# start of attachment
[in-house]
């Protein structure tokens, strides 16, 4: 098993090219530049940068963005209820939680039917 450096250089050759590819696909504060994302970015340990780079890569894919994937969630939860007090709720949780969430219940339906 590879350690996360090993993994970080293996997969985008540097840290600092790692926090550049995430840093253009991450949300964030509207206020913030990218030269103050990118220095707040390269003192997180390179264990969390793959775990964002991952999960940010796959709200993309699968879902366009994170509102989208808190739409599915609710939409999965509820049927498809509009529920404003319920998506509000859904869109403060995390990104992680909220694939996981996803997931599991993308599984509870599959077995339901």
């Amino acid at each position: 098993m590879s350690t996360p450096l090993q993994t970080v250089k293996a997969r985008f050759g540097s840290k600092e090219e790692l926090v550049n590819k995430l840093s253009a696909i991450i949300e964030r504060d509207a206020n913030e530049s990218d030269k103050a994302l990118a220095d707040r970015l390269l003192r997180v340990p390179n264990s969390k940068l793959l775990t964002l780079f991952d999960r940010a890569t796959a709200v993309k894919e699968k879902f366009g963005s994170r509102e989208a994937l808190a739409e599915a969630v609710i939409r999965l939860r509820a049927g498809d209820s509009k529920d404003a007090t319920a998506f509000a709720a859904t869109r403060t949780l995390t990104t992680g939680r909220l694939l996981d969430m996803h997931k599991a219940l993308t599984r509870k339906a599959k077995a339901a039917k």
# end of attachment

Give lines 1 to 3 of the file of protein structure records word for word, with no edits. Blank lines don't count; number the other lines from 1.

[in-house]
């Protein structure tokens, strides 16, 4: 098993090219530049940068963005209820939680039917 450096250089050759590819696909504060994302970015340990780079890569894919994937969630939860007090709720949780969430219940339906 590879350690996360090993993994970080293996997969985008540097840290600092790692926090550049995430840093253009991450949300964030509207206020913030990218030269103050990118220095707040390269003192997180390179264990969390793959775990964002991952999960940010796959709200993309699968879902366009994170509102989208808190739409599915609710939409999965509820049927498809509009529920404003319920998506509000859904869109403060995390990104992680909220694939996981996803997931599991993308599984509870599959077995339901």
């Amino acid at each position: 098993m590879s350690t996360p450096l090993q993994t970080v250089k293996a997969r985008f050759g540097s840290k600092e090219e790692l926090v550049n590819k995430l840093s253009a696909i991450i949300e964030r504060d509207a206020n913030e530049s990218d030269k103050a994302l990118a220095d707040r970015l390269l003192r997180v340990p390179n264990s969390k940068l793959l775990t964002l780079f991952d999960r940010a890569t796959a709200v993309k894919e699968k879902f366009g963005s994170r509102e989208a994937l808190a739409e599915a969630v609710i939409r999965l939860r509820a049927g498809d209820s509009k529920d404003a007090t319920a998506f509000a709720a859904t869109r403060t949780l995390t990104t992680g939680r909220l694939l996981d969430m996803h997931k599991a219940l993308t599984r509870k339906a599959k077995a339901a039917k």